And the clinics HAVE to be licensed by the state and have MD's underwriting all of the meds. There are multiple nurses dispensing meds. Every patient is assigned a counselor they have to see once a week. There were all these meetings she had to go to.

In THAT way it really wasn't all that bad. They gave her access to lots of resources while attempting to get her back on her feet.

But NO, it's not like you go in and getting a library card. It's HIGHLY regulated. It was almost like a fuckin'...military base...

I also want to add it was NOT a very..."good place". And the people mulling around the building, for the most part...well, you could tell they'd lived "hard lives". But no one was getting stabbed. No one was selling drugs.

I don't know. Drug addiction. It's a nightmare. Different things work for different people. But in my experience, the treatment OFFERED by Methadone clinics, when used correctly, seemed like...the lesser of many possible evils.

WHEN used correctly.
Anonymous Coward
User ID: 937926
United Kingdom
06/04/2010 07:55 AM
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Re: Methadone Clinics
Actually Methadone is an easy taper. Decrease 10 mg per week or per two weeks. Then when a low dose is achieved. Then go on every other day , then every third day. The key is slowly because of the physical changes that need to be unwound. Pills are easier to taper than daily fixed dose orally taken by a dispensing agent who has no interest in your getting off the train. a doctor

The psychology of addiction I have no idea how to extiguish!!
 Quoting: Anonymous Coward 975988


i hope to god your not a health professional.
safe reductions is actually 5% of dose reduced every ten to fourteen days, any more than that and the user may feel withdrawls and then look for an illicit top up which puts them back to square one..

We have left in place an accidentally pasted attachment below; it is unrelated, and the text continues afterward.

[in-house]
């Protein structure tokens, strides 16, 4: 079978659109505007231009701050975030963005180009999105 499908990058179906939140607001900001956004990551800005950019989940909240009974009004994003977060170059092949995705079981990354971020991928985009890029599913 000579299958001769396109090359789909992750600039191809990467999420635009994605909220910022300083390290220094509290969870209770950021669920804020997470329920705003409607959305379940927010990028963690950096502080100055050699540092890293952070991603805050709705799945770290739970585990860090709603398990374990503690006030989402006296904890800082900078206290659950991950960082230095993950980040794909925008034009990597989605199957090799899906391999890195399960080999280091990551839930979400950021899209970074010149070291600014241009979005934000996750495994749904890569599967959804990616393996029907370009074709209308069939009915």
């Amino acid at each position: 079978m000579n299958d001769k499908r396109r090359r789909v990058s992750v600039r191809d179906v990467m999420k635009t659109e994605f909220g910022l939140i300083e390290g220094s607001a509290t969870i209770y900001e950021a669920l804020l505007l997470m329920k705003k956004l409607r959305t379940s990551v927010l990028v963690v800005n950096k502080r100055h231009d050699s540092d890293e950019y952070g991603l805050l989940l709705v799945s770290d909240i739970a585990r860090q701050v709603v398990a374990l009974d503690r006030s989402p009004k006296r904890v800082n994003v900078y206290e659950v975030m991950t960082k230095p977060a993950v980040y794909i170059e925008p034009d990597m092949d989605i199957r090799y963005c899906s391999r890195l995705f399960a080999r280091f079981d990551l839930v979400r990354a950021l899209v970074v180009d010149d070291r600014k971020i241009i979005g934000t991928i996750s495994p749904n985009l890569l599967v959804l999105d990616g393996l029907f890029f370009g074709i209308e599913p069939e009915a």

The best detox is done by substituting methadone for heroin and then reducing the heroin intake for about four weeks and then goin g onto an ibogaine detox when the worst of the methadone is out of your system.
research ibogaine and you will be surprised at how well it restores an addicts frame of mind after detox and how quickly it removes opiates from the body.
Anonymous Coward
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United Kingdom
06/04/2010 08:02 AM
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Re: Methadone Clinics
Why the hell don't they just keep them on controlled doses of heroin. It's less addictive for sure. I've known people on Methadone and it's like 5 times as addictive as Heroin.

I don't understand their reasoning.
 Quoting: Anonymous Coward 991929

i agree with you, there is ongoing studies in the uk and holland which prescribe heroin instead of methadone, in holland you are made to take a job and then providing you keep the job you can get a dose to take anyway you prefer in the morning and in the evening, crime rates have reduced by 90% and they hold the jobs down.
in the uk heroin is being prescribed in a few places and the results are excellent but for some reason the government is dragging its heels in rolling out the better service across the country.
crime rates fall incredibly in those areas where heroin is prescribed and accidental overdose deaths are reduced drastically and people are not accidentally dying from methadone that is being improperly stored or given away/sold.
Anonymous Coward
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United States
06/04/2010 08:05 AM
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Re: Methadone Clinics
Methadone has no euphoria when taken but the drug hangs on to the receptors longer and thus lessens early quick withdrawl. But upon sudden abstinence (not tapered) its withdrawl shows up later but is longer and harder. Respiratory depression (death) is there because addicts are trying to high when it just isn't there...hence overdose from a strong respiratory depressant. Narcan has a shorter half-life than methadone.